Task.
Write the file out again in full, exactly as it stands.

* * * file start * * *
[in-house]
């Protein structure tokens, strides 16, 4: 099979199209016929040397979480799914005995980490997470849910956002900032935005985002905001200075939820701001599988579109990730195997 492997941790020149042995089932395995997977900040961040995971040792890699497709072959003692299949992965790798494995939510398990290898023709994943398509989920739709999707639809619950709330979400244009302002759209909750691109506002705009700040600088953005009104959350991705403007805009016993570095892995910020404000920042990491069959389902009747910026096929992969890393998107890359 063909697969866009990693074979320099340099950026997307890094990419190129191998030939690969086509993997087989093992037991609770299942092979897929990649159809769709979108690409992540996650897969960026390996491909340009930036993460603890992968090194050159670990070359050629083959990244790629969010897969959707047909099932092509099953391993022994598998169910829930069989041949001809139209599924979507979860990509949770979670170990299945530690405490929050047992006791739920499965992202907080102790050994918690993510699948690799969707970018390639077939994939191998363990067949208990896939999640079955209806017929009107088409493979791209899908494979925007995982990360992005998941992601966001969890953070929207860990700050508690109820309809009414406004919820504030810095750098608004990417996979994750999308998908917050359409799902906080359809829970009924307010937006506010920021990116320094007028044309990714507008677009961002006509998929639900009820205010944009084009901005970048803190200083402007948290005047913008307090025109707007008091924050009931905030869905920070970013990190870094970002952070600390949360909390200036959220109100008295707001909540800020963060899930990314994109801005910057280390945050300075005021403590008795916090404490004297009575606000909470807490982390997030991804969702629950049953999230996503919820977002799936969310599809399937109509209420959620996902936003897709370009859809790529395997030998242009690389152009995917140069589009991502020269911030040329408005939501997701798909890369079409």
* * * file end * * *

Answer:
[in-house]
């Protein structure tokens, strides 16, 4: 099979199209016929040397979480799914005995980490997470849910956002900032935005985002905001200075939820701001599988579109990730195997 492997941790020149042995089932395995997977900040961040995971040792890699497709072959003692299949992965790798494995939510398990290898023709994943398509989920739709999707639809619950709330979400244009302002759209909750691109506002705009700040600088953005009104959350991705403007805009016993570095892995910020404000920042990491069959389902009747910026096929992969890393998107890359 063909697969866009990693074979320099340099950026997307890094990419190129191998030939690969086509993997087989093992037991609770299942092979897929990649159809769709979108690409992540996650897969960026390996491909340009930036993460603890992968090194050159670990070359050629083959990244790629969010897969959707047909099932092509099953391993022994598998169910829930069989041949001809139209599924979507979860990509949770979670170990299945530690405490929050047992006791739920499965992202907080102790050994918690993510699948690799969707970018390639077939994939191998363990067949208990896939999640079955209806017929009107088409493979791209899908494979925007995982990360992005998941992601966001969890953070929207860990700050508690109820309809009414406004919820504030810095750098608004990417996979994750999308998908917050359409799902906080359809829970009924307010937006506010920021990116320094007028044309990714507008677009961002006509998929639900009820205010944009084009901005970048803190200083402007948290005047913008307090025109707007008091924050009931905030869905920070970013990190870094970002952070600390949360909390200036959220109100008295707001909540800020963060899930990314994109801005910057280390945050300075005021403590008795916090404490004297009575606000909470807490982390997030991804969702629950049953999230996503919820977002799936969310599809399937109509209420959620996902936003897709370009859809790529395997030998242009690389152009995917140069589009991502020269911030040329408005939501997701798909890369079409």